Brought all the way from Yorkshire, England to Melbourne’s Fitzroy Gardens, Captain Cook’s Cottage is the former home of one of the most influential explorers to enter Australian waters. It provides a unique insight into the life and times of this British captain who made the first European contact with Australia’s east coast, as well as being the first recorded as having circumnavigated New Zealand.
The cottage was originally constructed in the village of Great Ayton in 1755 by the parents of Captain James Cook and there remains disagreement as to whether he actually lived for any extensive period in the house. When the owner of the cottage decided to sell it in 1933, she requested that it remain in England, although she was persuaded to change this request to “Empire” and accepted a substantial bid from Australian Russell Grimwade.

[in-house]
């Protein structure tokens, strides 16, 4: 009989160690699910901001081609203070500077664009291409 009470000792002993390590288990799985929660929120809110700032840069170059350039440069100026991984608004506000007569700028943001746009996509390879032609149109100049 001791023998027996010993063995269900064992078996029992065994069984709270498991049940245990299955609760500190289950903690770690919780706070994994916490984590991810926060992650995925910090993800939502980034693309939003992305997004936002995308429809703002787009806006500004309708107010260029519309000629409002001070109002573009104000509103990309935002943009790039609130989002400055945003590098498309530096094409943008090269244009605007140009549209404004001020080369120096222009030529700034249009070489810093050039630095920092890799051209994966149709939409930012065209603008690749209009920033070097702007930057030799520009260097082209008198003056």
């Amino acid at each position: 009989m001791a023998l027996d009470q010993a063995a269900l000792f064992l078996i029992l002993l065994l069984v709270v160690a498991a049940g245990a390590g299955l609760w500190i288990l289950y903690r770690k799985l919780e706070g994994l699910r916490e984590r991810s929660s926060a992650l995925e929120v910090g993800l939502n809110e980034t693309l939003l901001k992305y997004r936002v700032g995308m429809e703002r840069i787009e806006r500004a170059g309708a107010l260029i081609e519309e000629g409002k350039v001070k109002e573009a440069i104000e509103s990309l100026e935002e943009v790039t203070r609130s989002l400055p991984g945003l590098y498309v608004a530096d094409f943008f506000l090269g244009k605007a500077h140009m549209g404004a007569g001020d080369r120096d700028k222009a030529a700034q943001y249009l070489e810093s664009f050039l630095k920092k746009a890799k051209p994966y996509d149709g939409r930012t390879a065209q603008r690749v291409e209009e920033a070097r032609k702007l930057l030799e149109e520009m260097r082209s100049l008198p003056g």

The cottage was deconstructed brick by brick to board the Port Dunedin in Hull where it was transported in cases and barrels across the seas to Australia. A cutting of ivy that once covered the house was also shipped and replanted when the house was erected in Melbourne. Russell Grimwade eventually donated the house to Victoria on the centenary anniversary of Melbourne’s settlement in 1934.
While few items within the cottage are actually from the Cook family, it has been decorated with period furnishings and an English cottage garden established around its exterior. Captain Cook’s Cottage is easily combined with a visit to the beautiful Spanish mission-style conservatory, which is also situated within Fitzroy Gardens.